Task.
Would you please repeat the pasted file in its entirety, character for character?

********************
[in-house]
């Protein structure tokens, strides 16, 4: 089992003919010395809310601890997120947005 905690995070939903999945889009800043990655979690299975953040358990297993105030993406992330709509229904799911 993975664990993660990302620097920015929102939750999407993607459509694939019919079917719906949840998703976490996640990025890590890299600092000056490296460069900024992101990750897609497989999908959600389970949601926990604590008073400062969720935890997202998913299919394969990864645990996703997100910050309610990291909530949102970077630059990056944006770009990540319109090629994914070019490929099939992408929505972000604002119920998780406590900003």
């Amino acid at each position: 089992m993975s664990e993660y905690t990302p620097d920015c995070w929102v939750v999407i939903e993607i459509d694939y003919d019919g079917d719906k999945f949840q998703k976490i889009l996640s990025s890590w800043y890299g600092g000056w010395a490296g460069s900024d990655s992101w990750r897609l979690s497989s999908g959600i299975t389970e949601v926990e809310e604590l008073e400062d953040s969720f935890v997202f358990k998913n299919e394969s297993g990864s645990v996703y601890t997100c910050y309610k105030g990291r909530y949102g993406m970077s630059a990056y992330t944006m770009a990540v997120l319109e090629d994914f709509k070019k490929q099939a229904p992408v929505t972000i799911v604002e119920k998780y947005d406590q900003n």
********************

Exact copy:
[in-house]
């Protein structure tokens, strides 16, 4: 089992003919010395809310601890997120947005 905690995070939903999945889009800043990655979690299975953040358990297993105030993406992330709509229904799911 993975664990993660990302620097920015929102939750999407993607459509694939019919079917719906949840998703976490996640990025890590890299600092000056490296460069900024992101990750897609497989999908959600389970949601926990604590008073400062969720935890997202998913299919394969990864645990996703997100910050309610990291909530949102970077630059990056944006770009990540319109090629994914070019490929099939992408929505972000604002119920998780406590900003």
């Amino acid at each position: 089992m993975s664990e993660y905690t990302p620097d920015c995070w929102v939750v999407i939903e993607i459509d694939y003919d019919g079917d719906k999945f949840q998703k976490i889009l996640s990025s890590w800043y890299g600092g000056w010395a490296g460069s900024d990655s992101w990750r897609l979690s497989s999908g959600i299975t389970e949601v926990e809310e604590l008073e400062d953040s969720f935890v997202f358990k998913n299919e394969s297993g990864s645990v996703y601890t997100c910050y309610k105030g990291r909530y949102g993406m970077s630059a990056y992330t944006m770009a990540v997120l319109e090629d994914f709509k070019k490929q099939a229904p992408v929505t972000i799911v604002e119920k998780y947005d406590q900003n």